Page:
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ORIGINAL ARTICLE
Year : 2016  |  Volume : 60  |  Issue : 6  |  Page : 377-381

Comparison of ultrasound imaging in transverse median and parasagittal oblique planes for thoracic epidurals: A pilot study


1 Department of Anaesthesiology, Tata Medical Centre, Kolkata, West Bengal, India
2 Department of Biostatistics, Tata Medical Centre, Kolkata, West Bengal, India

Correspondence Address:
Dr. Rakhi Khemka
Department of Anaesthesiology, Tata Medical Centre, 14-MAR (EW), Rajarhat, New Town, Kolkata, West Bengal
India
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Source of Support: None, Conflict of Interest: None


DOI: 10.4103/0019-5049.183398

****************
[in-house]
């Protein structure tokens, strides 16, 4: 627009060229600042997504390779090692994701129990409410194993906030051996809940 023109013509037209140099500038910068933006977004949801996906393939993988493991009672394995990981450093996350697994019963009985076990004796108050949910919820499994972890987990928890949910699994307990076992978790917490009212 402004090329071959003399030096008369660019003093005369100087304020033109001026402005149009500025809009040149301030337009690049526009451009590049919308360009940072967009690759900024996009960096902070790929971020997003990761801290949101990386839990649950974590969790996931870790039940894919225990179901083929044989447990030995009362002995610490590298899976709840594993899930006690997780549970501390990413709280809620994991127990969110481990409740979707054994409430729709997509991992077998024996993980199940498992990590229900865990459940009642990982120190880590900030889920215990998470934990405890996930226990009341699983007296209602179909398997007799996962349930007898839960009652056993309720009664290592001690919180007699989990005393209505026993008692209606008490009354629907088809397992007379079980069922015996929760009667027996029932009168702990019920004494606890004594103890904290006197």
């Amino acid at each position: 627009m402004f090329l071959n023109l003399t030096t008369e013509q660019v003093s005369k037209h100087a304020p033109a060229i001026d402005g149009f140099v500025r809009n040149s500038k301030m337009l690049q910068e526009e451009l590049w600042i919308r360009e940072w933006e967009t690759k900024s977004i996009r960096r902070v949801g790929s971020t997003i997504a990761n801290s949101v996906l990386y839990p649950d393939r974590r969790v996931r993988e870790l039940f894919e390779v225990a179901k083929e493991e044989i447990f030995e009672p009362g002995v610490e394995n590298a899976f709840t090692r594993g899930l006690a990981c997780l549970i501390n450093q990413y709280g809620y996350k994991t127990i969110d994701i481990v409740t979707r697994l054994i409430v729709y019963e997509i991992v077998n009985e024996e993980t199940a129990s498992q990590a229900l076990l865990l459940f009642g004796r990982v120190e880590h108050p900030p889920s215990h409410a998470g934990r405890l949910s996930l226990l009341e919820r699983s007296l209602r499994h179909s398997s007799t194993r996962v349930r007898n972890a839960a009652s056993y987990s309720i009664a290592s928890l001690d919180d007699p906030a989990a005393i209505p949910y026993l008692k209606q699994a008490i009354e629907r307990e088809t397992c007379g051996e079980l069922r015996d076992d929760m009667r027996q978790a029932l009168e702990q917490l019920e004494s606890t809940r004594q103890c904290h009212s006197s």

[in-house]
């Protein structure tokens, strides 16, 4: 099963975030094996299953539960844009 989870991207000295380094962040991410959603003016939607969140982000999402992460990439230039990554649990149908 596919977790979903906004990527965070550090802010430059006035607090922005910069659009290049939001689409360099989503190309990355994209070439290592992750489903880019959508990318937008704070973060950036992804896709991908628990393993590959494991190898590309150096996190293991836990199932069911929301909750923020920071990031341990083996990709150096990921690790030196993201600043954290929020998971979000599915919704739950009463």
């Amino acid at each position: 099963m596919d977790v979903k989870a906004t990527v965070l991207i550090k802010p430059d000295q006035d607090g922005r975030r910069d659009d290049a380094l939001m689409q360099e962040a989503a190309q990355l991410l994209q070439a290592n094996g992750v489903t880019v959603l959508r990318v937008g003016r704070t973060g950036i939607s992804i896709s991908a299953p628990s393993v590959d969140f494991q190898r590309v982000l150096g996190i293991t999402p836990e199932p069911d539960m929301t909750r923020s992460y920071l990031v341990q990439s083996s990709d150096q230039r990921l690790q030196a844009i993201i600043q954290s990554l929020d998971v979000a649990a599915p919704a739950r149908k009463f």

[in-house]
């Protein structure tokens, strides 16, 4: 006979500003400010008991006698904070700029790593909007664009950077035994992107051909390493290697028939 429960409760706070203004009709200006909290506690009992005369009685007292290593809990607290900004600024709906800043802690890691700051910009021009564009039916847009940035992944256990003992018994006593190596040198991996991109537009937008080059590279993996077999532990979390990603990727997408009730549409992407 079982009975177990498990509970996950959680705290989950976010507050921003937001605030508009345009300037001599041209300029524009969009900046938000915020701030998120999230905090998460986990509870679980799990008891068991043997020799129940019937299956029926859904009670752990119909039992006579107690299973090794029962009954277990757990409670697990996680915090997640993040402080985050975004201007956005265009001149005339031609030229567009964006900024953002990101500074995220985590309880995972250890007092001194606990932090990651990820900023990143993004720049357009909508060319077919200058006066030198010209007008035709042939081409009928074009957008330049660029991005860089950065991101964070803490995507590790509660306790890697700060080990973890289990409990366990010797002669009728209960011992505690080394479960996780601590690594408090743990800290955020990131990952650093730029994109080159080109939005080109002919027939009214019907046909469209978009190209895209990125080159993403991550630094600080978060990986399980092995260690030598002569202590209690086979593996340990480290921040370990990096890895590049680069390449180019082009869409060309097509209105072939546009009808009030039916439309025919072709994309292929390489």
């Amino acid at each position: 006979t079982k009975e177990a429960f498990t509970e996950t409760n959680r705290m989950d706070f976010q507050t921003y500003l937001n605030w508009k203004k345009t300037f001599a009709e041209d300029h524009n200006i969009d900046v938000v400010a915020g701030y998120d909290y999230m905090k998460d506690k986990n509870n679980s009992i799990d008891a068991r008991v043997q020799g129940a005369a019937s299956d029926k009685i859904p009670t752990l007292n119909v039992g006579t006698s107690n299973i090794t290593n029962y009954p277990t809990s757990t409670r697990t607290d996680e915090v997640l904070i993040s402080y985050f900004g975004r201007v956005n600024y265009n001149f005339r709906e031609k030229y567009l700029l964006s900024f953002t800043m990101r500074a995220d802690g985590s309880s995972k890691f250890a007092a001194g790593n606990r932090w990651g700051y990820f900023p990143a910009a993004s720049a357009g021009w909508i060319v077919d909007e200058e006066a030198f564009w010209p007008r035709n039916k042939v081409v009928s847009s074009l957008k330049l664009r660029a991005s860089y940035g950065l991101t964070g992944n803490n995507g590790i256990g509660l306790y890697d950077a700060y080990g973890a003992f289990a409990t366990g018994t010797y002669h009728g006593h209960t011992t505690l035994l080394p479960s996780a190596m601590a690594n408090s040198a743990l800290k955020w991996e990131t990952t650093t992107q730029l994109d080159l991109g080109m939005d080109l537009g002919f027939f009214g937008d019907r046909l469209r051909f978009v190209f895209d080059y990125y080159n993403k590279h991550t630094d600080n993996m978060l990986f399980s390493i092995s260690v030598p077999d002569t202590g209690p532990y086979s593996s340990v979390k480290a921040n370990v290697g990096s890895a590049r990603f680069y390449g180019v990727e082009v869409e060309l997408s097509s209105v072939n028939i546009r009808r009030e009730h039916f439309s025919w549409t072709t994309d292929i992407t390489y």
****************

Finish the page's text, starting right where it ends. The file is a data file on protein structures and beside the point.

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Background and Aims: The use of ultrasound (US) scanning to assess the depth of epidural space to prevent neurological complications is established in current practice. In this study, we hypothesised that pre-puncture US scanning for estimating the depth of epidural space for thoracic epidurals is comparable between transverse median (TM) and paramedian sagittal oblique (PSO) planes. Methods: We performed pre-puncture US scanning in 32 patients, posted for open abdominal surgeries. The imaging was done to detect the depth of epidural space from skin (ultrasound depth [UD]) and needle insertion point, in parasagittal oblique plane in PSO group and transverse median plane in TM group. Subsequently, epidural space was localised through the predetermined insertion point by 'loss of resistance' technique and needle depth (ND) to the epidural space was marked. Correlation between the UD and actual ND was calculated and concordance correlation coefficient (CCC) was used to determine the degree of agreement between UD and ND in both the planes. Results: The primary outcome, i.e., the comparison between UD and ND, done using Pearson correlation coefficient, was 0.99 in both PSO and TM groups, and the CCC was 0.93 (95% confidence interval [95% CI]: 0.81–0.97) and 0.90 (95% CI: 0.74–0.96) in PSO and TM groups respectively, which shows a strong positive association between UD and ND in both groups. Conclusion: The use of pre-puncture US scanning in both PSO and TM planes for estimating the depth of epidural space at the level of mid- and lower-thoracic spine is comparable.


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